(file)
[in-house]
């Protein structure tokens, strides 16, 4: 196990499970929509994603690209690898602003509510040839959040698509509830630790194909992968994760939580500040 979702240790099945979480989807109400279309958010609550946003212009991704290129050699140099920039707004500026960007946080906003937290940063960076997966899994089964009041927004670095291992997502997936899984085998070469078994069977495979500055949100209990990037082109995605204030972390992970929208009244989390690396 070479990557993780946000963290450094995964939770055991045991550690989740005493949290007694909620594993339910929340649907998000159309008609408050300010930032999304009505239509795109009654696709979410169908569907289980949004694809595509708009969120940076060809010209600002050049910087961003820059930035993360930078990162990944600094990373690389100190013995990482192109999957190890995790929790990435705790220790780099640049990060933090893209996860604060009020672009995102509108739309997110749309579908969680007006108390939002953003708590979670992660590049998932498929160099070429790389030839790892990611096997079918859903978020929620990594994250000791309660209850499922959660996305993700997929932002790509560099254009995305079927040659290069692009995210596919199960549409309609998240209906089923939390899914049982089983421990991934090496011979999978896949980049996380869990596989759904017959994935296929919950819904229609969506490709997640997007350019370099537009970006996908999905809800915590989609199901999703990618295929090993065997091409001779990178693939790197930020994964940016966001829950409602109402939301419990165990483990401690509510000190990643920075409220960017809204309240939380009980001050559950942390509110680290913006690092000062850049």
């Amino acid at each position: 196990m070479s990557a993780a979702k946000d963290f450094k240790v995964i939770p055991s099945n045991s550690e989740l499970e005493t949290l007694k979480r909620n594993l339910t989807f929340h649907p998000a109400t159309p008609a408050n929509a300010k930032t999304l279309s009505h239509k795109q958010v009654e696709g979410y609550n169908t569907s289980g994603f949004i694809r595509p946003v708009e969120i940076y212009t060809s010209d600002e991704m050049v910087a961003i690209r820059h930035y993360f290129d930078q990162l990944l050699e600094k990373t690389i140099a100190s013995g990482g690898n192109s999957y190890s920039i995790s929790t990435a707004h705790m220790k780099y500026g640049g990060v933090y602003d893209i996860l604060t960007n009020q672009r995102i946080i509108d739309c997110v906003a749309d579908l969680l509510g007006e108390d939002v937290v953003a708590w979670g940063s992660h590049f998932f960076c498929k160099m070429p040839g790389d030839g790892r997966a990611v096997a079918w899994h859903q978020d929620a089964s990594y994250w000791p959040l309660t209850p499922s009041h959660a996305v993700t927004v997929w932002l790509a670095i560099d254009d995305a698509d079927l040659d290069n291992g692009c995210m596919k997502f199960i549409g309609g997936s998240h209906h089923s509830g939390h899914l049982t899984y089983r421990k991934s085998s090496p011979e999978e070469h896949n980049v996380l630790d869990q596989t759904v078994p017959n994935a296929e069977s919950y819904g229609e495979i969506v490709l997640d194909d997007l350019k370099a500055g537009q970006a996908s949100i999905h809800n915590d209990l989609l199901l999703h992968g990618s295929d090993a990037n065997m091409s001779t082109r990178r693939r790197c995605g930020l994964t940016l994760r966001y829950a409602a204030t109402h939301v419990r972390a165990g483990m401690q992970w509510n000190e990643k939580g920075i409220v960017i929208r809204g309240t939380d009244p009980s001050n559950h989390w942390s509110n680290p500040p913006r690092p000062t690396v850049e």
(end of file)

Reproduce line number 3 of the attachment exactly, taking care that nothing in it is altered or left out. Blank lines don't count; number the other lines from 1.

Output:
């Amino acid at each position: 196990m070479s990557a993780a979702k946000d963290f450094k240790v995964i939770p055991s099945n045991s550690e989740l499970e005493t949290l007694k979480r909620n594993l339910t989807f929340h649907p998000a109400t159309p008609a408050n929509a300010k930032t999304l279309s009505h239509k795109q958010v009654e696709g979410y609550n169908t569907s289980g994603f949004i694809r595509p946003v708009e969120i940076y212009t060809s010209d600002e991704m050049v910087a961003i690209r820059h930035y993360f290129d930078q990162l990944l050699e600094k990373t690389i140099a100190s013995g990482g690898n192109s999957y190890s920039i995790s929790t990435a707004h705790m220790k780099y500026g640049g990060v933090y602003d893209i996860l604060t960007n009020q672009r995102i946080i509108d739309c997110v906003a749309d579908l969680l509510g007006e108390d939002v937290v953003a708590w979670g940063s992660h590049f998932f960076c498929k160099m070429p040839g790389d030839g790892r997966a990611v096997a079918w899994h859903q978020d929620a089964s990594y994250w000791p959040l309660t209850p499922s009041h959660a996305v993700t927004v997929w932002l790509a670095i560099d254009d995305a698509d079927l040659d290069n291992g692009c995210m596919k997502f199960i549409g309609g997936s998240h209906h089923s509830g939390h899914l049982t899984y089983r421990k991934s085998s090496p011979e999978e070469h896949n980049v996380l630790d869990q596989t759904v078994p017959n994935a296929e069977s919950y819904g229609e495979i969506v490709l997640d194909d997007l350019k370099a500055g537009q970006a996908s949100i999905h809800n915590d209990l989609l199901l999703h992968g990618s295929d090993a990037n065997m091409s001779t082109r990178r693939r790197c995605g930020l994964t940016l994760r966001y829950a409602a204030t109402h939301v419990r972390a165990g483990m401690q992970w509510n000190e990643k939580g920075i409220v960017i929208r809204g309240t939380d009244p009980s001050n559950h989390w942390s509110n680290p500040p913006r690092p000062t690396v850049e």